The preamp inside a head unit takes the raw signals from the various sources in the head unit, such as the CD player or radio tuner, and sends the low-level output also called line-level output to the amplifier.

The preamp stage is also where such tone controls as bass, treble and equalization manipulate the audio signal that will ultimately adjust the sound.

When the signal reaches the actual amplifier, its internal-input preamp stage processes it further. Crossing Over Part of the preamp processing typically involves circuitry known as a crossover. It electronically divides the full-range audio signal that's fed to the amplifier into separate frequencies. Think of a crossover as an audio-signal traffic cop, directing specific frequencies so they can be reproduced by specialized speakers, such as woofers and tweeters. Many audio systems use two types of crossovers.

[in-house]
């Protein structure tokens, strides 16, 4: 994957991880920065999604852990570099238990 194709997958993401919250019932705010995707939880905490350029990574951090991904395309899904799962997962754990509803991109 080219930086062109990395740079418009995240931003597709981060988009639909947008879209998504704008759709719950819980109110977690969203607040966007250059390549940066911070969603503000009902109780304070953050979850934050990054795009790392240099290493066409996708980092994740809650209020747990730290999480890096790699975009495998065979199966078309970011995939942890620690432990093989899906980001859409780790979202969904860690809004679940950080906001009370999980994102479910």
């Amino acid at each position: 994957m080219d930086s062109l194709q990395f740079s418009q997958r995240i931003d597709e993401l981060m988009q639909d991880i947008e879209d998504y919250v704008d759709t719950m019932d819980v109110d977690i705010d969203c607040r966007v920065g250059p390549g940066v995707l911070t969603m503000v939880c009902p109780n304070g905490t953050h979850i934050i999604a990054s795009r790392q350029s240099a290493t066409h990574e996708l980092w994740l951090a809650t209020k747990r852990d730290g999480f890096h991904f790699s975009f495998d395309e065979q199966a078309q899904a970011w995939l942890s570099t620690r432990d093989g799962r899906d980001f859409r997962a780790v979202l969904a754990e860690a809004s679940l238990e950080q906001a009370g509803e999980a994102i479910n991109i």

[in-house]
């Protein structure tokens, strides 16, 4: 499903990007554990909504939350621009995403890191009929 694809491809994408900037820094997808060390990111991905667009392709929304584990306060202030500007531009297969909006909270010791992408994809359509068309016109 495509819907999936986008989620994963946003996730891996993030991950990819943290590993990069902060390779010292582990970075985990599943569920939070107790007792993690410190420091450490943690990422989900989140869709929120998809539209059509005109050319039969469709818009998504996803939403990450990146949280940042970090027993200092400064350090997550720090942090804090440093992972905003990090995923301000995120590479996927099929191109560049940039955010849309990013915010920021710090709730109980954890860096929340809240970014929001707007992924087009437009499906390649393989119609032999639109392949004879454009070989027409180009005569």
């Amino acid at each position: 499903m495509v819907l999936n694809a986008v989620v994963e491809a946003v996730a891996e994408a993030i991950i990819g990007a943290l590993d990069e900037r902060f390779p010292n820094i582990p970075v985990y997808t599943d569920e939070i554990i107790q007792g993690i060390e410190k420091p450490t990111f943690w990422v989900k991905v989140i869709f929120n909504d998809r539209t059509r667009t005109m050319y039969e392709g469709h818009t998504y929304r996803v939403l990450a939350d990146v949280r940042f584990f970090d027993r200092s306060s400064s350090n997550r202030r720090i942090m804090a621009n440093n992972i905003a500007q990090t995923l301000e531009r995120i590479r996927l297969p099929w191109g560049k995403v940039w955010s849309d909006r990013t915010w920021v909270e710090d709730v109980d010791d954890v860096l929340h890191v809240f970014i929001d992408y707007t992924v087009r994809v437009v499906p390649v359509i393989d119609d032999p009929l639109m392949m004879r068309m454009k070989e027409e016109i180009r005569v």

An active crossover is a preamp component that divides the full-range, line-level signal before amplification so an amplifier or an amplifier's separate channels handle only a certain frequency range for specific speakers. A passive crossover accepts an audio signal after it's been amplified and siphons off frequencies for specific speakers. Passive crossovers are found on "two-way" speakers that have a pair of speakers mounted on a single frame.

A two-way 6-byinch speaker that's found in many stock audio systems incorporates a large midrange and small tweeter. In that case, an audio signal will first pass through a small passive crossover that separates the frequencies between the two speakers.

A drawback of passive crossovers is that they cause an inherent power loss by attenuating certain frequencies. That's why many car amplifiers have built-in active crossover circuitry.

It allows the amp's channels to be specialized for specific speakers and also to operate more efficiently. Power and Heat Following the preamp processing, the amplifier creates a high-power alternating electrical current that works in conjunction with the speakers to create sound.